Muscle spasms and cramping can occur when this process of muscle contraction is disrupted abnormally. This pain frequently resolves itself within minutes. Muscle twitching may accompany muscle spasms or cramps and can occur during periods of rest or after a muscle contraction.

How are leg cramps treated?


Relax the tense muscle. Stop any activity that may have caused the cramp and gently stretch the muscle, holding the stretch for a few seconds. You can even massage the muscle while stretching or afterward.

After stretching, consider applying a heating pad to the affected area, as described below. If you wake up in the middle of the night with calf cramps, stand up and slowly put weight on the affected leg to push the heel down and stretch the muscle.


If you regularly have leg cramps that aren’t related to a more serious condition, you might try adding more magnesium to your diet. Nuts and seeds are excellent sources of magnesium.

Magnesium Trusted Source has been suggested for treating pregnant women’s muscle cramps, but more studies are needed. Talk to your doctor before taking any magnesium supplements if you’re pregnant.


Many personal trainers, coaches, and physical therapists also recommend using Epsom salts on the outside of your body to supplement magnesium. There is a large selection available online. 

Use a wet cloth to apply this old-school remedy to a cramped muscle, or add some to a hot bath for a soak. In fact, a hot soak, with or without Epsom salts, provides relief for many people.

Dry heat, such as a heating pad, may also be beneficial. There are numerous options available online. Start with the lowest heat setting and only increase it if you’re not getting any relief.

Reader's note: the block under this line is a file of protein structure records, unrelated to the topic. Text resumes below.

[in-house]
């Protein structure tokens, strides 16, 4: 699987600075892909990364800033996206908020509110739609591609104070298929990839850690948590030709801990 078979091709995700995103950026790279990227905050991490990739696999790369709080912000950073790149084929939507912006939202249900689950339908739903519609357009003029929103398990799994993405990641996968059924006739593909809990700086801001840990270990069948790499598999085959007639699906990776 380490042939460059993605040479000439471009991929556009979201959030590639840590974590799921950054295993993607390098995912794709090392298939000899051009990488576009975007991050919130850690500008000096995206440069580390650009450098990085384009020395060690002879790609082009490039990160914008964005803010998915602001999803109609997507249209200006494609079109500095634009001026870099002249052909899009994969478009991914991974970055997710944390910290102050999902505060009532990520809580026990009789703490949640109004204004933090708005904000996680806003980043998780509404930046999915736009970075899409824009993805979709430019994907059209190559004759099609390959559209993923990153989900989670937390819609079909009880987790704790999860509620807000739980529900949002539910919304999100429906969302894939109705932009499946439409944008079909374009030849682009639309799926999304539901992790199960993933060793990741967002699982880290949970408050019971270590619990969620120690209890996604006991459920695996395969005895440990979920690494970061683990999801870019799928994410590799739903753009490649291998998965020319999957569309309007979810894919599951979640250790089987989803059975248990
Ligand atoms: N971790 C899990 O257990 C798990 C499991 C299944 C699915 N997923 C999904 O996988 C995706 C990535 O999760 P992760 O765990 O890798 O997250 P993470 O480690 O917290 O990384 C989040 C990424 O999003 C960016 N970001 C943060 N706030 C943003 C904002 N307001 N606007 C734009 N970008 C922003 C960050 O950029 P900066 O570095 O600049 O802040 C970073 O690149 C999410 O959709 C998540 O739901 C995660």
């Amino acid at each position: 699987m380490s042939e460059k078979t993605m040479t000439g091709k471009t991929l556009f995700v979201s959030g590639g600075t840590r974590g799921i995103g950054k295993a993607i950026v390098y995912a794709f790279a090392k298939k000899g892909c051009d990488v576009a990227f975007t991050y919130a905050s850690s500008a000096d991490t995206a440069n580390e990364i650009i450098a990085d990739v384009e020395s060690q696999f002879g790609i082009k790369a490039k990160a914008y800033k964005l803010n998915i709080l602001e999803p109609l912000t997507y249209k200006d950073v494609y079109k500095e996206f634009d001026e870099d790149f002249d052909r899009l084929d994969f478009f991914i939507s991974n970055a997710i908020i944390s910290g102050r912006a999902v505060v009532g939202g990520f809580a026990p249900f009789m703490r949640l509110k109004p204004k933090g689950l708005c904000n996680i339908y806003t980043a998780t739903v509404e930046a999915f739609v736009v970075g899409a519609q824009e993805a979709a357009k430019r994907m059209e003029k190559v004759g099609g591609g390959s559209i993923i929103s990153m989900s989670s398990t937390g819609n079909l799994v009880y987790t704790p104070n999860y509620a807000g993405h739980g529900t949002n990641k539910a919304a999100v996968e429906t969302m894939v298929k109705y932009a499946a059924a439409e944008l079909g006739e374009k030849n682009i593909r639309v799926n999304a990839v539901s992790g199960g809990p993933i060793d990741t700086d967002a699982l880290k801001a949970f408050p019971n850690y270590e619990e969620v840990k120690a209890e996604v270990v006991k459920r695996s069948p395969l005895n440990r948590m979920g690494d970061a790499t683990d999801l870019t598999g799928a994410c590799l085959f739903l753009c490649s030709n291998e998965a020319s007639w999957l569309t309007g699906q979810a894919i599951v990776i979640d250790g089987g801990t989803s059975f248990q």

Hydration is another option for relieving leg cramps. It may take a little longer to relieve your pain, but after drinking water or an electrolyte-containing sports drink, you may be able to avoid another cramp.

Get moving

Walking around may help ease leg cramps by sending a signal to the muscle that it needs to relax after it contracts.

If all else fails, and you continue to have regular muscle cramps, consider getting regular massages to help the muscles relax.

How are hand cramps treated?

Stretching, swimming, strength-building exercises, increasing fluid intake, and taking vitamin D supplements are all general home remedies for hand cramps. Treatments may also be recommended based on the cause of your symptoms.

  1. To treat low magnesium- Eat more leafy greens, legumes, and whole grains to increase your magnesium intake. Take a magnesium supplement (or a magnesium and calcium supplement). If you have stomach discomfort, try magnesium chelate, which is easier to digest.
  2. To treat dehydration- Drink water as well as a rehydration drink containing electrolytes, such as Gatorade, if you have mild dehydration. You can also make your own rehydration drink by combining 1/2 teaspoon salt, 6 teaspoons sugar, and 1-liter water.
  3. To treat poor circulation- Participate in a doctor-recommended exercise program. Other treatments are dependent on the underlying cause of the circulation problem.
  4. To treat carpal tunnel syndrome- Take frequent breaks, avoid activities that aggravate symptoms, and use a cool compress. Splinting, over-the-counter medications, prescription medications, yoga, physical therapy, or surgery may also be recommended by your doctor.
  5. To treat stiff hand syndrome- Maintain proper blood glucose levels, and try exercises like tossing a ball to strengthen and stretch the hand. Physical therapy may also be recommended by your doctor.
  6. To treat rheumatoid arthritis- Nonsteroidal anti-inflammatory drugs (NSAIDs), corticosteroids, disease-modifying antirheumatic drugs (DMARDs), or surgery may be recommended by your doctor.